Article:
President Trump is expected to unveil his infrastructure plan during his State of the Union address or shortly thereafter.
However, what is thought to be an
outline of the long-awaited plan
surfaced last week. While there are no numbers in the document, only percentages, it is still expected Trump will announce a $1 trillion plus plan, leveraging approximately $200 billion of additional direct federal investment over the next 10 years.
The outline doesn’t specify how the incremental federal spending will be funded. It also doesn’t address the solvency of the Highway Trust Fund, which along with a healthy share of general revenue, supports existing transportation programs.
Infrastructure in this outline covers a broad range of projects: surface transportation, airports, passenger rail, maritime and inland waterway ports, flood control, water supply, hydropower, water resources, drinking water facilities, storm water facilities, Brownfield and Superfund sites.
- 50 percent of funds would be allocated to the Infrastructure Incentives Initiative. The federal grants could not exceed 20 percent of total project cost, encouraging state, local, and private investment in infrastructure improvements. This is in stark contrast to the traditional 80 percent federal share allowed on federal-aid aid projects. The Grants would be awarded based on how submissions score against a set of criteria, with no state being eligible to receive more than 10 percent of the total amount of available funds.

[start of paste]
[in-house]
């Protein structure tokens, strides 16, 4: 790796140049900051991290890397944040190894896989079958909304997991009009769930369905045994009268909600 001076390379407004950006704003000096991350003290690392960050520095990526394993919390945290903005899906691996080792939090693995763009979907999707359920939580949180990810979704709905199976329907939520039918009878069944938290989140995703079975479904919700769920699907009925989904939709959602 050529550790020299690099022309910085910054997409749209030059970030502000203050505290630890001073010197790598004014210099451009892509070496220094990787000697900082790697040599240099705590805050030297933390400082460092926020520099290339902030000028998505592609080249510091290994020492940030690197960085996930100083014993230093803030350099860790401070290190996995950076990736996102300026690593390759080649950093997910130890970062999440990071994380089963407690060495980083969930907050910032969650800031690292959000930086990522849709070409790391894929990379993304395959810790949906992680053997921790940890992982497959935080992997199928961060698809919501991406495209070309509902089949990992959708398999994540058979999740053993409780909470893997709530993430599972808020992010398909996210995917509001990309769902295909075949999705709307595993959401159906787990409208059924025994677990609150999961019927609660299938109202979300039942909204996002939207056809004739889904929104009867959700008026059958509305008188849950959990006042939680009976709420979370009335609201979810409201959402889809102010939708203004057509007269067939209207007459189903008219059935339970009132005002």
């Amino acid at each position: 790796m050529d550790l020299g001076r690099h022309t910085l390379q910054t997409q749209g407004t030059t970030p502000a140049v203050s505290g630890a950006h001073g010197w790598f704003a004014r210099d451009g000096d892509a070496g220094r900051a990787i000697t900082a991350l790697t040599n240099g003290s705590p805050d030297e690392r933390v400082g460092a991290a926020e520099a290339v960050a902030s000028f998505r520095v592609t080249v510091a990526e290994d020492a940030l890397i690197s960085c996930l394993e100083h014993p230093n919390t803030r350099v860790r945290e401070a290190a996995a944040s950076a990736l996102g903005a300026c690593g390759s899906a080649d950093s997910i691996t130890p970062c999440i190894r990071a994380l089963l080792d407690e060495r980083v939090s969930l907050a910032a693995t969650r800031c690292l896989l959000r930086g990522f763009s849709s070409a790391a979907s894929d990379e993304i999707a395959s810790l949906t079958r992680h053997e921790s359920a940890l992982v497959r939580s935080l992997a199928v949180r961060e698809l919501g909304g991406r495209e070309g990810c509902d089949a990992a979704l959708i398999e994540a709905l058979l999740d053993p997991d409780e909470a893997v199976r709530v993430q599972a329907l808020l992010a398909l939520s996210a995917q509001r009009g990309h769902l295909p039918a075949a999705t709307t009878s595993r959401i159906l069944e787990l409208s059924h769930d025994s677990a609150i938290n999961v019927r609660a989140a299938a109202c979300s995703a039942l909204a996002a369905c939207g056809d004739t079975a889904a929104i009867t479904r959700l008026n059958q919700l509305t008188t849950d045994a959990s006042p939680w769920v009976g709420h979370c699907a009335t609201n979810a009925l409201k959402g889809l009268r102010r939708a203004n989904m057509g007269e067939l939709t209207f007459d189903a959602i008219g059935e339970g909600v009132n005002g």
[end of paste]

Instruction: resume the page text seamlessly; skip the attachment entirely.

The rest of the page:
- 10 percent of funds would be dedicated to the Transformative Projects Program which would provide funds for “exploratory and ground-breaking” projects unable to secure financing through the private sector due to their risk. The Department of Commerce would administer this program with an interagency selection committee.
- 25 percent of funds would support the Rural Infrastructure Program. The funds would be distributed by formula as block grants without federal requirements in areas with a population of less than 50,000. Governors would control 80 percent of the funds. The remaining 20 percent would be designated for “rural performance grants” to implement a “rural infrastructure investment plan,” which must be published within 180 days of receiving funds.
- 7.05 percent of funds would be used for Federal Credit Programs to increase the capacity of existing infrastructure lending programs.
- 5 percent of funds would be designated for the Federal Capital Financing Fund to finance purchases of federally-owned civilian property. The revolving fund would allow agencies to purchase property and repay the fund over 15 years.
- Broaden the eligibility for Private Activity Bonds to encourage private investment, including reconstruction projects and ports and airports.
- 2.95 percent not allocated.
Save these Dates
- 2018 Fly-in: May 22-24
- 2018 fall forums: September & October (to be announced)
- 2018 Annual Meeting: Wednesday, November 14
Transportation Development Association of Wisconsin
10 East Doty Street, Suite 201 | Madison, WI 53703